The Tourist

The Tourist - movie screenshot

The Tourist (2010)
Director: Florian Henckel von Donnersmarck  Starring: Angelina Jolie, Johnny Depp, Paul Bettany, Timothy Dalton, Steven Berkoff, Rufus Sewell

Certificate: 12A  Running Time: 102 Minutes

Tagline: “It all started when he met a woman.”

Angelina Jolie is hot. There, I said it. You probably weren’t aware of that until I just mentioned it but it’s actually true. You’re lucky I was considerate enough to enlighten you too as it’s this hotness which seemingly forms the basis for The Tourist, which, incidentally, is also a remake of French film, Anthony Zimmer. And therein we already have a problem. To say Hollywood has a patchy history as far as remaking films is concerned would be putting it mildly, but French films seem to suffer this fate even more than most (witness the horror of the ‘Taxi’ remake for proof of this). Combine this with the alarming amount of flip-flopping around the goodness-knows how many directors and stars did, joining the project then leaving soon afterwards, and it sounds like The Tourist was a disaster waiting to happen. With the likes of Jolie and Depp attached now though, it can’t be that bad surely?

The Tourist - movie screenshot

As you might expect, given its origins, there’s certainly an intriguing premise here. Apparently a master criminal, Alexander Pierce, is on the run after having stolen $2 billion from a British gangster. Scotland Yard is eager to catch him as they want a sizable chunk of his swag as tax and have charged Inspector John Acheson (Bettany) with catching him. In his crosshairs at the start of the film is Pierce’s (ex?) girlfriend, Elise (Jolie). Hoping that he eventually makes contact with her, they watch her like a hawk as she goes about her daily routine in Paris, and it seems they’ve got their break when she receives a letter, apparently from him.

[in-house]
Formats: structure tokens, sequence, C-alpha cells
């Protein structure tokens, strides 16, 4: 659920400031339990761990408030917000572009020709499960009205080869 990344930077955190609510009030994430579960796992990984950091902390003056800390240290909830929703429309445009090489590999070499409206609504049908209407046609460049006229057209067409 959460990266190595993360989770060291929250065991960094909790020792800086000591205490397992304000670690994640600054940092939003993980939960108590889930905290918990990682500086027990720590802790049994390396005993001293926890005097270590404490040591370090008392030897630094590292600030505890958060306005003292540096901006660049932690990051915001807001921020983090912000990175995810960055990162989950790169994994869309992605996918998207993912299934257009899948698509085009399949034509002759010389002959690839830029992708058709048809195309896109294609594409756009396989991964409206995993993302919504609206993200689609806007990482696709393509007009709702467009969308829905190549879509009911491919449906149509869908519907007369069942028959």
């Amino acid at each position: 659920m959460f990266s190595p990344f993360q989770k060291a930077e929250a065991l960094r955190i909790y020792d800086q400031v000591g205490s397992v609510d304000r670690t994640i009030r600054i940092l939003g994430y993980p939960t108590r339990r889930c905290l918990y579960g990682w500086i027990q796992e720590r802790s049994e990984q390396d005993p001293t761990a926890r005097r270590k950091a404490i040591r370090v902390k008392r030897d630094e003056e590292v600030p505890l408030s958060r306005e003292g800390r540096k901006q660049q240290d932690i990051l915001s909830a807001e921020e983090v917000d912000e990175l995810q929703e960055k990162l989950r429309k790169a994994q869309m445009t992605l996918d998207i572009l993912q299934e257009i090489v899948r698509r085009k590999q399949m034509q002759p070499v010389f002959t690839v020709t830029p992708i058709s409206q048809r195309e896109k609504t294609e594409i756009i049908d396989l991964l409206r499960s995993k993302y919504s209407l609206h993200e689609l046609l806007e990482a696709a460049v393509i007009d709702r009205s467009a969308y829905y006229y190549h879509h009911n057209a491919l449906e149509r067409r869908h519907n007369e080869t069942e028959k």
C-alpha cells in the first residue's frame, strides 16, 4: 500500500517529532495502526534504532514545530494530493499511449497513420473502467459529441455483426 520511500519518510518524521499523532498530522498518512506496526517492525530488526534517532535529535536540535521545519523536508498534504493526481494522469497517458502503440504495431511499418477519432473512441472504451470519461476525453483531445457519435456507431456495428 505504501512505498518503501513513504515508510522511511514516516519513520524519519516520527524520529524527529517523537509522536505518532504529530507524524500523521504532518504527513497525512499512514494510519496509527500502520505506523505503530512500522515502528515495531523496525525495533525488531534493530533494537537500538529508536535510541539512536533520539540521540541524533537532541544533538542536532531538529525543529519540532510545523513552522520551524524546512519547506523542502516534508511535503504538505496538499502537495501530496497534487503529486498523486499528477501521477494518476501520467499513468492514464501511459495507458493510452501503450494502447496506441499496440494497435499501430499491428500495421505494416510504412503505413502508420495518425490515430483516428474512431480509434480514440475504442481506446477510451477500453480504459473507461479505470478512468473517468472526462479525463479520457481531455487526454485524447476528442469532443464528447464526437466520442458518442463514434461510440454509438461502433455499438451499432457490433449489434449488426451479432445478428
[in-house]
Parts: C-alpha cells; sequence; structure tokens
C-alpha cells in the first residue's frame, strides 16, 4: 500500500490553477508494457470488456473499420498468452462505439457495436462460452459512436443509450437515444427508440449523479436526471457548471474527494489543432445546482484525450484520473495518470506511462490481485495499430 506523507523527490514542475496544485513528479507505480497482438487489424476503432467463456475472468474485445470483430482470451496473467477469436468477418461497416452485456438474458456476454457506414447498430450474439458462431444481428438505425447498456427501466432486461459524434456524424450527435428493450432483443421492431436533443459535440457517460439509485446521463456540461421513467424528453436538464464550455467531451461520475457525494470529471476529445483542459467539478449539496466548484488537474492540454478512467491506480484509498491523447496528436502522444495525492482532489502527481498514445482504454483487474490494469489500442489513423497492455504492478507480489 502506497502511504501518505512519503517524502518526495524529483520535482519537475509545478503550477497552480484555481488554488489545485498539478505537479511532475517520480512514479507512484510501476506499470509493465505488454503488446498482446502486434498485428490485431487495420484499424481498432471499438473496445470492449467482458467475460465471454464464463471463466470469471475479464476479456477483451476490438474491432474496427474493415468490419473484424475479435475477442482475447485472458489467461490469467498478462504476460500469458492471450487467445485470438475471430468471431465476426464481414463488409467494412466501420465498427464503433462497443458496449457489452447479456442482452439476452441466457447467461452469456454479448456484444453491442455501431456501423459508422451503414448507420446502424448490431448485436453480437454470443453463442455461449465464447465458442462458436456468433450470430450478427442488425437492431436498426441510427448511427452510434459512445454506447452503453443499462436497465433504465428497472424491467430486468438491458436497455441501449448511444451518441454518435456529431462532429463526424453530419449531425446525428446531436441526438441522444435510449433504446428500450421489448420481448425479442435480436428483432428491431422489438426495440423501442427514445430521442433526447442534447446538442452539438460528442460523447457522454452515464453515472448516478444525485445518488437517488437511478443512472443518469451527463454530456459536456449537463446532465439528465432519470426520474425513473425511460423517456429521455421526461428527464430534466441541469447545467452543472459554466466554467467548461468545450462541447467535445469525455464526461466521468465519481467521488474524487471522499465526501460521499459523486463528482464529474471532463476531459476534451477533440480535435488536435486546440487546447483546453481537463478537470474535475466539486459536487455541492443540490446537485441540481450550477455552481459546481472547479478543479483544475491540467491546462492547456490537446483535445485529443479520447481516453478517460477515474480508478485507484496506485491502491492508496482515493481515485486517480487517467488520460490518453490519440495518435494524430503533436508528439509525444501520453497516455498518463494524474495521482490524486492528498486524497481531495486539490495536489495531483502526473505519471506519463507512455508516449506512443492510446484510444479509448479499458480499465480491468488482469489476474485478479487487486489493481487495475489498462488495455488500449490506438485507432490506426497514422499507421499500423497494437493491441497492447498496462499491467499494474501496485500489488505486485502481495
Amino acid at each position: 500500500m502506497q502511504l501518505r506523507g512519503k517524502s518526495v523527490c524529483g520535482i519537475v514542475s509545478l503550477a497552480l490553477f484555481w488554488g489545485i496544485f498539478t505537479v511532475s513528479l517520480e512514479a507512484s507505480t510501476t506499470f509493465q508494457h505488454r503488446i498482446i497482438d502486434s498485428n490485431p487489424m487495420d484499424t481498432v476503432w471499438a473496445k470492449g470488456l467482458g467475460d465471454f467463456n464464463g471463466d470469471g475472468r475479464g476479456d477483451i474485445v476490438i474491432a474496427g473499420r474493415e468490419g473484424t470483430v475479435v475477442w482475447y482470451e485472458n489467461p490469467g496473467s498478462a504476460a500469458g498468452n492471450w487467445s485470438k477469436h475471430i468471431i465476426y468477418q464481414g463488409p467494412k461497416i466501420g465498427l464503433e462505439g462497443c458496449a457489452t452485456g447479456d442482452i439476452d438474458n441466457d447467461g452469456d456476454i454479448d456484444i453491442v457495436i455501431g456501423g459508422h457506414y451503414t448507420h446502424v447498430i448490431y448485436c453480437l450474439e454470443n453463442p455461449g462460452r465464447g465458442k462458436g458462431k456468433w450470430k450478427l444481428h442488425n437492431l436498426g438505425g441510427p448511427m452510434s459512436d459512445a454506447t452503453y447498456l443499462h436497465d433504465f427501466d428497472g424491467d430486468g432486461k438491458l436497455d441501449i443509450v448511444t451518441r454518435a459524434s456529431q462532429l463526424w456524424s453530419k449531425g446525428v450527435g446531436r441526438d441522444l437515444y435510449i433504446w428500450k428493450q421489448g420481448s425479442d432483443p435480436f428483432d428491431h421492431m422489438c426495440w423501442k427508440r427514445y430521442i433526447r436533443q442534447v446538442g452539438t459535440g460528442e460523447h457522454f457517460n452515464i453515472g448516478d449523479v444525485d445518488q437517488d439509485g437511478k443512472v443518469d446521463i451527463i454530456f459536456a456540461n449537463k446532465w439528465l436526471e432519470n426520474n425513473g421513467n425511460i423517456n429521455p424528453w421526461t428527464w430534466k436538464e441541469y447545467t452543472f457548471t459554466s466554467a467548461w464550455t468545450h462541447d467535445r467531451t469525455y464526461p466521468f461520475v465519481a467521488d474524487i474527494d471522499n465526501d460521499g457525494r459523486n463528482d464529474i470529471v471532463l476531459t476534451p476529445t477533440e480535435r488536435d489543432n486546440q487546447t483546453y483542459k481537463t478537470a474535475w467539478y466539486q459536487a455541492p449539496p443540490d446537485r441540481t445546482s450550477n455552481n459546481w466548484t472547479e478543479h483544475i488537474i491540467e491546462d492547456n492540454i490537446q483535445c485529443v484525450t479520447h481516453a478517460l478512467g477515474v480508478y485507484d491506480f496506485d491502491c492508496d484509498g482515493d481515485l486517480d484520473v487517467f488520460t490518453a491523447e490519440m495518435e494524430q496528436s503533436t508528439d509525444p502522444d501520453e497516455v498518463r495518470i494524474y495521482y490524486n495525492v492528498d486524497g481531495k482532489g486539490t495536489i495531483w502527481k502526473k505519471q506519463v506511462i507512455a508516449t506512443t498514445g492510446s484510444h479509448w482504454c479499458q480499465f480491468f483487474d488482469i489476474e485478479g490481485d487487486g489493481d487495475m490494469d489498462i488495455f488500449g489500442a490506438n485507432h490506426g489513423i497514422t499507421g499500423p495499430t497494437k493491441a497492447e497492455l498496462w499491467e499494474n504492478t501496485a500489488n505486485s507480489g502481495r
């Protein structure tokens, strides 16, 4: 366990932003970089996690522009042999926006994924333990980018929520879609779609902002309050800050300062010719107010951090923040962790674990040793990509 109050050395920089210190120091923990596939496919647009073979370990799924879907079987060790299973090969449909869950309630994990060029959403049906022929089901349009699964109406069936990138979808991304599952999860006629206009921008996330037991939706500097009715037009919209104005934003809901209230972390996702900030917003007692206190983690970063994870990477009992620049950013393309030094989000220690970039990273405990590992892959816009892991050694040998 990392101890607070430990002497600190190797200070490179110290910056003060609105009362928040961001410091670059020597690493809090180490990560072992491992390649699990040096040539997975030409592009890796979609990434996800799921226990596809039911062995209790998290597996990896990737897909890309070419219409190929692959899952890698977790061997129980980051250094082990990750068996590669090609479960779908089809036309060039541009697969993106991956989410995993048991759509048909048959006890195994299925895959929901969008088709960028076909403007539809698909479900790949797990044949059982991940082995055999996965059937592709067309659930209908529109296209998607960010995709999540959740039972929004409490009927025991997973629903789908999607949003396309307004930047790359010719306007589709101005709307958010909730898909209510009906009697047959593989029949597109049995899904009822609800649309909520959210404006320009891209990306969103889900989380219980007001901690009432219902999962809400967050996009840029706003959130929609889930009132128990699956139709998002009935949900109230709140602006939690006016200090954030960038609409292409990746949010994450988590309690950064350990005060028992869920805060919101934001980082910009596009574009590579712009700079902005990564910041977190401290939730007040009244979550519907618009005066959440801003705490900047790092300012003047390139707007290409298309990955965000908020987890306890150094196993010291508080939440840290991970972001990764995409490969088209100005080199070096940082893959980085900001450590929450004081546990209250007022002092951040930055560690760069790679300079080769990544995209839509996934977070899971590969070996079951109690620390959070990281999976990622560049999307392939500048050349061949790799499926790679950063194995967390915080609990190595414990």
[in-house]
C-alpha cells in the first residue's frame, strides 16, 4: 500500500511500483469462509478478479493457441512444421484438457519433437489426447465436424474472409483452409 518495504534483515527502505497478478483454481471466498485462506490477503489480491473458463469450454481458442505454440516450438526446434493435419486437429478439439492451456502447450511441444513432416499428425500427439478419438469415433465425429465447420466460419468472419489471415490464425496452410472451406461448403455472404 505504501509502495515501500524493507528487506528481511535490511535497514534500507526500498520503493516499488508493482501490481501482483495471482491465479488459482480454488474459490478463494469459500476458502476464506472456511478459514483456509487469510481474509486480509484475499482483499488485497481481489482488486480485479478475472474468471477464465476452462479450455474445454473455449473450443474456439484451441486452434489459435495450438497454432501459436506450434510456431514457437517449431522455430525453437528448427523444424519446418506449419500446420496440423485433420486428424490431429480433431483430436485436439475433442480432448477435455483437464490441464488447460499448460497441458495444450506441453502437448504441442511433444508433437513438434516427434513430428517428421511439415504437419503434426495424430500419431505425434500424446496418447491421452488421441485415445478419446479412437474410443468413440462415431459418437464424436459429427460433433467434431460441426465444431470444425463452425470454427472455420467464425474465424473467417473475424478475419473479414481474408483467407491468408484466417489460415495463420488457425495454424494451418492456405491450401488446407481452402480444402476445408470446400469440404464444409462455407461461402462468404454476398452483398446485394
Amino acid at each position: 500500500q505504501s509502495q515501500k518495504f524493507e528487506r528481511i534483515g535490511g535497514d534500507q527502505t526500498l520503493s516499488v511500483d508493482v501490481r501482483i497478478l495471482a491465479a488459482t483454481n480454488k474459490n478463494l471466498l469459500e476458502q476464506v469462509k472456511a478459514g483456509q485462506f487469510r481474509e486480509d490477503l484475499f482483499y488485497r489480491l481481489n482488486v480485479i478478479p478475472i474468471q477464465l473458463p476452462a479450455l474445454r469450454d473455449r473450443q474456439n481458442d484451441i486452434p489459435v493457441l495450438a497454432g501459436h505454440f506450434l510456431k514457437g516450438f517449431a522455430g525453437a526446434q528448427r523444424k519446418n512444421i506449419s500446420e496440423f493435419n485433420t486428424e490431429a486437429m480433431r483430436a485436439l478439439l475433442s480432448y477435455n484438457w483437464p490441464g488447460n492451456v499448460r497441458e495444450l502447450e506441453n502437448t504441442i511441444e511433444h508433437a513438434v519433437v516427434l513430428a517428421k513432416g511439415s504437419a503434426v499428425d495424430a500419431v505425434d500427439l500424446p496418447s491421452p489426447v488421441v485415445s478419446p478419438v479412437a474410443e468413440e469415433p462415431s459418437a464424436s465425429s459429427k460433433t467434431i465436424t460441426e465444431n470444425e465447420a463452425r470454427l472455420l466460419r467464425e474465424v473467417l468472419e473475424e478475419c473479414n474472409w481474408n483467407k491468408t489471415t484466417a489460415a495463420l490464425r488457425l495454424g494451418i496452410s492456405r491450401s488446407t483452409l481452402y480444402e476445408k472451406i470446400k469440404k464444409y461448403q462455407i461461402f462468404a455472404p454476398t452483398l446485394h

The Tourist - movie screenshot

Knowing that the police suspect he has altered his appearance, he asks her to take a particular train to Venice and “find someone my height and build and make them believe it’s me”. As you may have guessed, Elise’s subsequent stroll through the train culminates in her attaching herself to Frank Tupelo (Depp), an American travelling alone after the breakup of his marriage who, we must assume, looks rather like Pierce. He is instantly drawn to Elise (as is every other male in the entire universe if this film is to be believed!) which immediately brings him to Acheson’s attention, not to mention that of Reginald Shaw (Berkoff), the gangster searching for his missing loot along with his various henchmen!

The Tourist - movie screenshot

Whether it’s a good film or not, there’s one thing about The Tourist that’s impossible to deny – it sure looks nice! Jolie and Depp are hardly the most horrifying actors to look at under normal circumstances but here they’re decked out in some very classy attire for the most part, especially Jolie. Pretty much every scene takes place in some gorgeous location or highly ornate set too, from Paris and Venice themselves (the latter of which looks particularly stunning) to swanky hotel suites and restaurants, a posh ball (the dance kind, not the spherical kind). Hell, even the Scotland Yard offices feature a nice fusion of elegant, antique furniture and high-tech computers and devices!

The Tourist - movie screenshot